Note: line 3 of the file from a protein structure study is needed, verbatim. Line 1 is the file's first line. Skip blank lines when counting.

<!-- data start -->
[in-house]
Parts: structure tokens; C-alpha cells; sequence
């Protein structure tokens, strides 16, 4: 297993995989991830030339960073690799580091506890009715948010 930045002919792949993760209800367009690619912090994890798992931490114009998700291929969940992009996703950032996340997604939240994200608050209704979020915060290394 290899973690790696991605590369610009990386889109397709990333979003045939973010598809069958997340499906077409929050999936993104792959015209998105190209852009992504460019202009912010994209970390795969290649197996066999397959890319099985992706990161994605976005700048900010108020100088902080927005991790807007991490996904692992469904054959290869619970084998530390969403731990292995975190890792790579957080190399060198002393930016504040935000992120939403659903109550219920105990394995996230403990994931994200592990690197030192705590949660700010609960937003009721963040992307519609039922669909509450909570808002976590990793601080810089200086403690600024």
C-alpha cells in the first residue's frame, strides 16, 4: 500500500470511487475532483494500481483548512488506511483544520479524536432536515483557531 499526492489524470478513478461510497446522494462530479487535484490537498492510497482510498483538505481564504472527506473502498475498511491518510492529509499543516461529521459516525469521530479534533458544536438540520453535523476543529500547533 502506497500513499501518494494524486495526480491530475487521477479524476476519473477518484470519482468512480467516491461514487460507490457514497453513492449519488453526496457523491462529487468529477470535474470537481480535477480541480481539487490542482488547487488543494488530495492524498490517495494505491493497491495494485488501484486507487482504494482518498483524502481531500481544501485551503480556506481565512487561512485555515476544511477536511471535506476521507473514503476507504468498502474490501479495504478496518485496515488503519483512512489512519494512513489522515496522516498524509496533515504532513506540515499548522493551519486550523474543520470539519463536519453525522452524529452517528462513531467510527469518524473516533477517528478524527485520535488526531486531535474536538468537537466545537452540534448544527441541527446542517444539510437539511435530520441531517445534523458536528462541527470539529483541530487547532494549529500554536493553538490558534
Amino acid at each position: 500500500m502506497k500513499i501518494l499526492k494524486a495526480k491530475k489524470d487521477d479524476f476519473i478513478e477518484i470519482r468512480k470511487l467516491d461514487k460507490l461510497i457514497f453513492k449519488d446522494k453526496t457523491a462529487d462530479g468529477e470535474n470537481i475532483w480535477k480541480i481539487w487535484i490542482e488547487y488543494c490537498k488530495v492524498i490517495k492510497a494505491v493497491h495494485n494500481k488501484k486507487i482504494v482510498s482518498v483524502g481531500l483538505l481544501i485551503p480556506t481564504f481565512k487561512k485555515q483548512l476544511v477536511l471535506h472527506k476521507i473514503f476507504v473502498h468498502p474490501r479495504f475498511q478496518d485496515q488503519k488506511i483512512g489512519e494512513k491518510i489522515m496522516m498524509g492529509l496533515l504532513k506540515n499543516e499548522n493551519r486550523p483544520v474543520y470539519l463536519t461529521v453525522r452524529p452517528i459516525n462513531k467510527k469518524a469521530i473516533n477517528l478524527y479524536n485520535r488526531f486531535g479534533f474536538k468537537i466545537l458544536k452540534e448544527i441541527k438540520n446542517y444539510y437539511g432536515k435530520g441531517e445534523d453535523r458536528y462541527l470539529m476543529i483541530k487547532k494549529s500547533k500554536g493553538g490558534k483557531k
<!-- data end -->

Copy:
């Protein structure tokens, strides 16, 4: 297993995989991830030339960073690799580091506890009715948010 930045002919792949993760209800367009690619912090994890798992931490114009998700291929969940992009996703950032996340997604939240994200608050209704979020915060290394 290899973690790696991605590369610009990386889109397709990333979003045939973010598809069958997340499906077409929050999936993104792959015209998105190209852009992504460019202009912010994209970390795969290649197996066999397959890319099985992706990161994605976005700048900010108020100088902080927005991790807007991490996904692992469904054959290869619970084998530390969403731990292995975190890792790579957080190399060198002393930016504040935000992120939403659903109550219920105990394995996230403990994931994200592990690197030192705590949660700010609960937003009721963040992307519609039922669909509450909570808002976590990793601080810089200086403690600024």